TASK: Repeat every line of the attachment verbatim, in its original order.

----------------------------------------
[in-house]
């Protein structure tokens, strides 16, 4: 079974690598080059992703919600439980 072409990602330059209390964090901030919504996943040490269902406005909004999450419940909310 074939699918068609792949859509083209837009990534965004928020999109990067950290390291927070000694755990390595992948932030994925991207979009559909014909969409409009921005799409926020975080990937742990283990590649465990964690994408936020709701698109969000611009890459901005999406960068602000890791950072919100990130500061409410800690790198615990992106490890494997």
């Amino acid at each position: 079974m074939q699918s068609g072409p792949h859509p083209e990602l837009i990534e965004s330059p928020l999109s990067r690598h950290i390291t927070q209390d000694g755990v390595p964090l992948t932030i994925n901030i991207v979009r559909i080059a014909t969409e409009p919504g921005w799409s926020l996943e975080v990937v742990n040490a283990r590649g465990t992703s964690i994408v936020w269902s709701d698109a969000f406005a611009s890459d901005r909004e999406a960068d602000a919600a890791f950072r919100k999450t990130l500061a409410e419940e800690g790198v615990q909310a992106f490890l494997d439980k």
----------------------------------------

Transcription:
[in-house]
């Protein structure tokens, strides 16, 4: 079974690598080059992703919600439980 072409990602330059209390964090901030919504996943040490269902406005909004999450419940909310 074939699918068609792949859509083209837009990534965004928020999109990067950290390291927070000694755990390595992948932030994925991207979009559909014909969409409009921005799409926020975080990937742990283990590649465990964690994408936020709701698109969000611009890459901005999406960068602000890791950072919100990130500061409410800690790198615990992106490890494997």
């Amino acid at each position: 079974m074939q699918s068609g072409p792949h859509p083209e990602l837009i990534e965004s330059p928020l999109s990067r690598h950290i390291t927070q209390d000694g755990v390595p964090l992948t932030i994925n901030i991207v979009r559909i080059a014909t969409e409009p919504g921005w799409s926020l996943e975080v990937v742990n040490a283990r590649g465990t992703s964690i994408v936020w269902s709701d698109a969000f406005a611009s890459d901005r909004e999406a960068d602000a919600a890791f950072r919100k999450t990130l500061a409410e419940e800690g790198v615990q909310a992106f490890l494997d439980k």